• what is the name of the boot loader in OSLoader
 • what is the name of the file the boot loader will load in OSLoaderFilename
 • which partition is the Linux root one, in OSLoaderPartition

Below there is a list of command I used to set the environment variables.

setenv SystemPartition scsi(0)disk(1)rdisk(0)partition(8)
setenv OSLoaderPartition /dev/sda1
setenv OSLoader arcboot
setenv OSLoaderFilename vmlinux

Now the system boots automatically to Linux. Next step is to configure the X server.

Booting from the network

Here some notes on booting from the network using Ubuntu 7.10 as tftp and dhcp server. Again I found very useful all the information at Jan Ivar Pladsen's web page. However I had to do some changes from the Pladsen's page.

DHCP server

After searching for a dhcp package

apt-cache search dhcp

I installed the software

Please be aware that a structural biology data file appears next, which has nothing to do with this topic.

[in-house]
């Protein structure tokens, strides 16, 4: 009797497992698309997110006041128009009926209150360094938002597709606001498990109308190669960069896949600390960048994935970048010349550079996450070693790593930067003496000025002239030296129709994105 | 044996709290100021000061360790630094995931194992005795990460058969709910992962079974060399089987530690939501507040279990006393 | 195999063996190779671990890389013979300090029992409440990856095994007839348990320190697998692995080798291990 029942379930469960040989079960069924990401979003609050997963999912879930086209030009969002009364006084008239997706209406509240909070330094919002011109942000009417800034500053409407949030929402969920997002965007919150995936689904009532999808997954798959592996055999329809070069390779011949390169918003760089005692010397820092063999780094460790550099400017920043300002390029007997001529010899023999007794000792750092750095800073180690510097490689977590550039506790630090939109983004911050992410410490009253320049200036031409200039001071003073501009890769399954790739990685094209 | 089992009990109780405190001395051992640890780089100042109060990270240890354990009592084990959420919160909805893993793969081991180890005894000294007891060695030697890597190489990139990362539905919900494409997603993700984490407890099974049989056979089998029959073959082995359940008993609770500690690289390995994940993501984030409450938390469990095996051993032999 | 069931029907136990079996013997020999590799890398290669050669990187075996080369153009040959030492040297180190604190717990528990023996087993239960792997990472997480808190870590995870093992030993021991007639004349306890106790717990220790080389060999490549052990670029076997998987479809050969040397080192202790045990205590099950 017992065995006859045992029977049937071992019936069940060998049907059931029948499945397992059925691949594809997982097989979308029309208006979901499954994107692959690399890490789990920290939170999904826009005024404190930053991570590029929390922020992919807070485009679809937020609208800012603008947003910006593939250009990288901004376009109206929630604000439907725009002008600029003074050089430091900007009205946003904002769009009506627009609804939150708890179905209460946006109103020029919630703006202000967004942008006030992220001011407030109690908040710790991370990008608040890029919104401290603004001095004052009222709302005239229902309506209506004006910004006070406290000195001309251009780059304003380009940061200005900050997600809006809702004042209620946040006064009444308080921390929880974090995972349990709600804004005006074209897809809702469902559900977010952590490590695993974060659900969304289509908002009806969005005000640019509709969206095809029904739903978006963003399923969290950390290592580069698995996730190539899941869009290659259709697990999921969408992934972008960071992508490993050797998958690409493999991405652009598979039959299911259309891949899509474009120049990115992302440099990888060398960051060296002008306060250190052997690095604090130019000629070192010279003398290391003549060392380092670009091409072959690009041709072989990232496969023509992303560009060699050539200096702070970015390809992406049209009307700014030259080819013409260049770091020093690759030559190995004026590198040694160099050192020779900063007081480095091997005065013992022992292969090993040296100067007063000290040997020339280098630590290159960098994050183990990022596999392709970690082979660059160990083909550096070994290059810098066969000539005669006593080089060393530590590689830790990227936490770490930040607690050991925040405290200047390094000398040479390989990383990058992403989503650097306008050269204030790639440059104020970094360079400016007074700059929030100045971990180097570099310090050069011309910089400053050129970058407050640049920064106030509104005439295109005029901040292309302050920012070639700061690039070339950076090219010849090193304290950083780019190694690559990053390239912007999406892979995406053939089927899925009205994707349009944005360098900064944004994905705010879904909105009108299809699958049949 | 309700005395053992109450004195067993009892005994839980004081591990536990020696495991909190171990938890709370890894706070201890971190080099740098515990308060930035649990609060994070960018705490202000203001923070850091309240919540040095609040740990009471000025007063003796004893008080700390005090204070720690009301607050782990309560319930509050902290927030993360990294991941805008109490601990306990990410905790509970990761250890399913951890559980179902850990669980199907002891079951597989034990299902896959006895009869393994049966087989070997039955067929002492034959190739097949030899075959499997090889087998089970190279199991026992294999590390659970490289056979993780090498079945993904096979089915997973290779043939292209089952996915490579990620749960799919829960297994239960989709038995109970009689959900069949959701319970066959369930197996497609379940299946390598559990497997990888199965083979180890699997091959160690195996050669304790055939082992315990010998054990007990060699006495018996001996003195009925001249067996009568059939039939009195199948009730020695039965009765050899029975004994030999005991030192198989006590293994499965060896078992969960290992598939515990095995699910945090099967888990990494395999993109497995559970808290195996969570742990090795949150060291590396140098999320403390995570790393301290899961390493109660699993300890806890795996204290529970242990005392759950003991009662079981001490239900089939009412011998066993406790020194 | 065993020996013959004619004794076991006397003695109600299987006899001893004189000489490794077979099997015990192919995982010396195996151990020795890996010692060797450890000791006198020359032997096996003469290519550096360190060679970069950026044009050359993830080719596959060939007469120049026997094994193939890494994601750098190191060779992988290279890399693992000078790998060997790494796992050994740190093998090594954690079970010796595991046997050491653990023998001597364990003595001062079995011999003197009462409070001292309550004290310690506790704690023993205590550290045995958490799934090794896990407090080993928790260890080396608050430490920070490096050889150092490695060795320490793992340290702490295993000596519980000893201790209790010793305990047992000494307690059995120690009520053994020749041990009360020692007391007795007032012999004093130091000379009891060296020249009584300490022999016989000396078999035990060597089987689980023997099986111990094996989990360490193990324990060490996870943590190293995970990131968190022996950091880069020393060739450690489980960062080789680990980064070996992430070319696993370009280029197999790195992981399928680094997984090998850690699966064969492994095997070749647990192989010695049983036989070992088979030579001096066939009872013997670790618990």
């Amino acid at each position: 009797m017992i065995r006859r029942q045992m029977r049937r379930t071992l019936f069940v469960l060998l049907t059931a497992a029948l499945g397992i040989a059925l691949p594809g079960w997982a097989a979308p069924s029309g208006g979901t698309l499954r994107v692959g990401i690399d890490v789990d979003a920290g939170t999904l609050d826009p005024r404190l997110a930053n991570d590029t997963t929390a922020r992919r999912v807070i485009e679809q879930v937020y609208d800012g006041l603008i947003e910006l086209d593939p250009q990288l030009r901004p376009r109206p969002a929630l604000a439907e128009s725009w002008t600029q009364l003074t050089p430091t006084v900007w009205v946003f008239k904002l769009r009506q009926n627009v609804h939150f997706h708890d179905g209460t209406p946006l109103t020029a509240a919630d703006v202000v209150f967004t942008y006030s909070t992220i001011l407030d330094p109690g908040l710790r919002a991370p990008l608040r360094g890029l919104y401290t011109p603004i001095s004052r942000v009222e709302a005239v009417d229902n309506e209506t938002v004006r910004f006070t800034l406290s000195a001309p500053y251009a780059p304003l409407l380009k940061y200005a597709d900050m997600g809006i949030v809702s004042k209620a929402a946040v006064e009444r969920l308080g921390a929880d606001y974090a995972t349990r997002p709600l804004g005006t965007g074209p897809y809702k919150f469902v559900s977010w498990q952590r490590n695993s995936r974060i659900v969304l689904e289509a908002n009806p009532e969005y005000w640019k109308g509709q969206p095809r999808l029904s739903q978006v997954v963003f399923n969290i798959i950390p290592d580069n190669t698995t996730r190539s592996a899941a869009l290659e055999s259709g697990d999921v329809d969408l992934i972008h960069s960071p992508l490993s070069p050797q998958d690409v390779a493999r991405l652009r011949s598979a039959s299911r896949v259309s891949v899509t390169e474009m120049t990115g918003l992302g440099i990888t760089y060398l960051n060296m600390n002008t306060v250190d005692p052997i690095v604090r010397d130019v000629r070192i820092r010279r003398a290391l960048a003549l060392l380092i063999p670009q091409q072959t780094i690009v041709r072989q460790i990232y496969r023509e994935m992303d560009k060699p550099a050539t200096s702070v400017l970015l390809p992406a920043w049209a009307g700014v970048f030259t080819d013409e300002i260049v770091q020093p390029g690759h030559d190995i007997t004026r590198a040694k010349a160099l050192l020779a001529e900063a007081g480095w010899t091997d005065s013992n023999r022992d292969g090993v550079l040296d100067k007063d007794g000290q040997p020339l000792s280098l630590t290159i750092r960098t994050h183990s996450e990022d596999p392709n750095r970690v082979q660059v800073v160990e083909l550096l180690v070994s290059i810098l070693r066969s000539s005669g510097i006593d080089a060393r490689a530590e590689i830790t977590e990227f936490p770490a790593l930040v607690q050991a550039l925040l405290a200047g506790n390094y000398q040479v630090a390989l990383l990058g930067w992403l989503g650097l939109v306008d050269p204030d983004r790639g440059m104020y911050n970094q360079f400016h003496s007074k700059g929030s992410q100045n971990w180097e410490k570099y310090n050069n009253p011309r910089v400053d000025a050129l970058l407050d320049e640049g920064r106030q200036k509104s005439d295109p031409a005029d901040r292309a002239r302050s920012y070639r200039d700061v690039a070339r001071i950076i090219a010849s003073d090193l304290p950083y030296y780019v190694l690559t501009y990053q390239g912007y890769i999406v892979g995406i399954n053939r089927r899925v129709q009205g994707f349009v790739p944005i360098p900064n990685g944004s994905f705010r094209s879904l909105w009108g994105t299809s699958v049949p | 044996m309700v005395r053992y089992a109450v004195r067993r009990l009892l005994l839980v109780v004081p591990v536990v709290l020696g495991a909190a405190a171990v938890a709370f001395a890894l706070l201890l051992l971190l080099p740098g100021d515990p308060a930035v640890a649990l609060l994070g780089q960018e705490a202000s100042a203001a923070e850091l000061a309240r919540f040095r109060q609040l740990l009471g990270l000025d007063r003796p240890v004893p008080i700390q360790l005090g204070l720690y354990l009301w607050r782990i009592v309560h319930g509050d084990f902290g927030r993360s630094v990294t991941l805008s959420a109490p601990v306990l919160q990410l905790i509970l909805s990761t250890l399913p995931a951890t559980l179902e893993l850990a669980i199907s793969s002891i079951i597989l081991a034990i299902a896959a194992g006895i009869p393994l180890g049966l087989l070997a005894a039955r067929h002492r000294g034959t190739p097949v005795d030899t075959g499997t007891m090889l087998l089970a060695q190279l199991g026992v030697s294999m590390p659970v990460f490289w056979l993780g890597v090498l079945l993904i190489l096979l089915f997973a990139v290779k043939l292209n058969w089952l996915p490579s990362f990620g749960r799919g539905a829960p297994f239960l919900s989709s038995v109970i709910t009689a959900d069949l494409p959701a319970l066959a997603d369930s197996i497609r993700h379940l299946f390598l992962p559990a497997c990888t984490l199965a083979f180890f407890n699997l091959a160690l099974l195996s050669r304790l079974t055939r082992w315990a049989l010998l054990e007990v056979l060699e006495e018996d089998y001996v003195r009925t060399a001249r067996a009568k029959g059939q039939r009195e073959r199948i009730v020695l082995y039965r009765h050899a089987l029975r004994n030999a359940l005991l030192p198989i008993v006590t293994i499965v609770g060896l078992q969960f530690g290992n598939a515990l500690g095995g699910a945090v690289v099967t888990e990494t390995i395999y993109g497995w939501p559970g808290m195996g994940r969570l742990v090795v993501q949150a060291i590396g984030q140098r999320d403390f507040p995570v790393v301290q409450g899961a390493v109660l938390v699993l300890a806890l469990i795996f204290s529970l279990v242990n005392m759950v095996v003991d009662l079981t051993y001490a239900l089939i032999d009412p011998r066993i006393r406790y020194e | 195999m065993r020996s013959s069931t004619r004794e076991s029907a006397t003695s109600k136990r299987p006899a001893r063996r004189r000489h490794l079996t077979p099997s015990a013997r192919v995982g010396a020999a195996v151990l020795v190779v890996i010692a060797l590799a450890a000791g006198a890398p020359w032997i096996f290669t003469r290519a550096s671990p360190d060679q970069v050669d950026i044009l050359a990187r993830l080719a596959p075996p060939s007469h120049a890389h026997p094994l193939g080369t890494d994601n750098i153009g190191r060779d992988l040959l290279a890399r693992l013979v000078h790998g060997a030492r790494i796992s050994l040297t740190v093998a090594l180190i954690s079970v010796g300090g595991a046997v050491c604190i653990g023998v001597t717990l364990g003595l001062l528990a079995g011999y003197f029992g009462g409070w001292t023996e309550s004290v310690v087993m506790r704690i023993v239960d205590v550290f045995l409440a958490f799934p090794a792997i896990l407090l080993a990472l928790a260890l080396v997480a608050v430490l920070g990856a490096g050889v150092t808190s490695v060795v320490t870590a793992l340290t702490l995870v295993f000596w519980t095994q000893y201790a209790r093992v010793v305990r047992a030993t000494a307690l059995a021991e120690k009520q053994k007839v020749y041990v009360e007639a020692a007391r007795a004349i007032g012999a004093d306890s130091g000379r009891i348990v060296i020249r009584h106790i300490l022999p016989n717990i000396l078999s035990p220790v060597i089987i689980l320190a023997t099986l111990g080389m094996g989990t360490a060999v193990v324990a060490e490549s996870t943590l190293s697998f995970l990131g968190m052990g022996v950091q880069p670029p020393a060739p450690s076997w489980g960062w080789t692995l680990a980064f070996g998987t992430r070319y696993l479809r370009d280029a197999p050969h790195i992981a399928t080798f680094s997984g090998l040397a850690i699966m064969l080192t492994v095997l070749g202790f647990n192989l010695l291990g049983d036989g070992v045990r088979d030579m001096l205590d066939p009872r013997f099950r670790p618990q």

sudo apt-get install dhcp3-server

I used my laptop as server while it was connected via wireless through eth1 to my home router (subnet So I used an old hub to connect eth0 on my laptop with the Ethernet interface of the Indy.

I configured my laptop eth0 using a different IP class address.

sudo ifconfig eth0

And finally I wrote into /etc/dhcpd.conf.


subnet netmask {}

#Entry for indy

host indy {
    hardware ethernet 08:00:69:08:5a:bc;
    option host-name "indy";
    filename "/tftpboot/tftpboot.img";

TFTP server

I used the information found at David Sudjiman's page. I Installed the software

sudo apt-get install xinetd tftpd

Created /etc/xinetd.d/tftp with in it

service tftp
    protocol    = udp
    port        = 69
    socket_type= dgram
    wait        = yes
    user        = nobody
    server      = /usr/sbin/in.tftpd
    server_args= /tftpboot
    disable     = no

Created the directory /tftpboot with the tftpboot.img, and changed some attributes following Sudjiiman's recipe sudo chmod -R 777 /tftpboot sudo chown -R nobody /tftpboot

But before running the dhcp daemon, I went back to the Pladsen's recipe where he wrote